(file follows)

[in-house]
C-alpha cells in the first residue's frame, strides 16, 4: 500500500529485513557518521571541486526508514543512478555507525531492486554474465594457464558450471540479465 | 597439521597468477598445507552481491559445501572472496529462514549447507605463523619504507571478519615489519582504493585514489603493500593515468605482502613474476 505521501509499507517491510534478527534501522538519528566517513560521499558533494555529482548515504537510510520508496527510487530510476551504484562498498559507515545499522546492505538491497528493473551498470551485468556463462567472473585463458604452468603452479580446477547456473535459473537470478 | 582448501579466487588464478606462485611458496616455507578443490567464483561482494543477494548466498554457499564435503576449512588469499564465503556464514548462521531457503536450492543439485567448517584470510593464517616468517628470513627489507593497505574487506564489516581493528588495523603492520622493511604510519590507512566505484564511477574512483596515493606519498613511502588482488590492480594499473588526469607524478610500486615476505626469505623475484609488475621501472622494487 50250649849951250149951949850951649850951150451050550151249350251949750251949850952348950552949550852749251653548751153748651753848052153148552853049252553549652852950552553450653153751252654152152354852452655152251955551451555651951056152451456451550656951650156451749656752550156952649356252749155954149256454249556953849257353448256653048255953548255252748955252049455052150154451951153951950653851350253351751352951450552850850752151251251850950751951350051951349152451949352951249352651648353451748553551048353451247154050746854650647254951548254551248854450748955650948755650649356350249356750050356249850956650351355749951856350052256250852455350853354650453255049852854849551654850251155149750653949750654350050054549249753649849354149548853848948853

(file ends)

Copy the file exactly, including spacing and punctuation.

[in-house]
C-alpha cells in the first residue's frame, strides 16, 4: 500500500529485513557518521571541486526508514543512478555507525531492486554474465594457464558450471540479465 | 597439521597468477598445507552481491559445501572472496529462514549447507605463523619504507571478519615489519582504493585514489603493500593515468605482502613474476 505521501509499507517491510534478527534501522538519528566517513560521499558533494555529482548515504537510510520508496527510487530510476551504484562498498559507515545499522546492505538491497528493473551498470551485468556463462567472473585463458604452468603452479580446477547456473535459473537470478 | 582448501579466487588464478606462485611458496616455507578443490567464483561482494543477494548466498554457499564435503576449512588469499564465503556464514548462521531457503536450492543439485567448517584470510593464517616468517628470513627489507593497505574487506564489516581493528588495523603492520622493511604510519590507512566505484564511477574512483596515493606519498613511502588482488590492480594499473588526469607524478610500486615476505626469505623475484609488475621501472622494487 50250649849951250149951949850951649850951150451050550151249350251949750251949850952348950552949550852749251653548751153748651753848052153148552853049252553549652852950552553450653153751252654152152354852452655152251955551451555651951056152451456451550656951650156451749656752550156952649356252749155954149256454249556953849257353448256653048255953548255252748955252049455052150154451951153951950653851350253351751352951450552850850752151251251850950751951350051951349152451949352951249352651648353451748553551048353451247154050746854650647254951548254551248854450748955650948755650649356350249356750050356249850956650351355749951856350052256250852455350853354650453255049852854849551654850251155149750653949750654350050054549249753649849354149548853848948853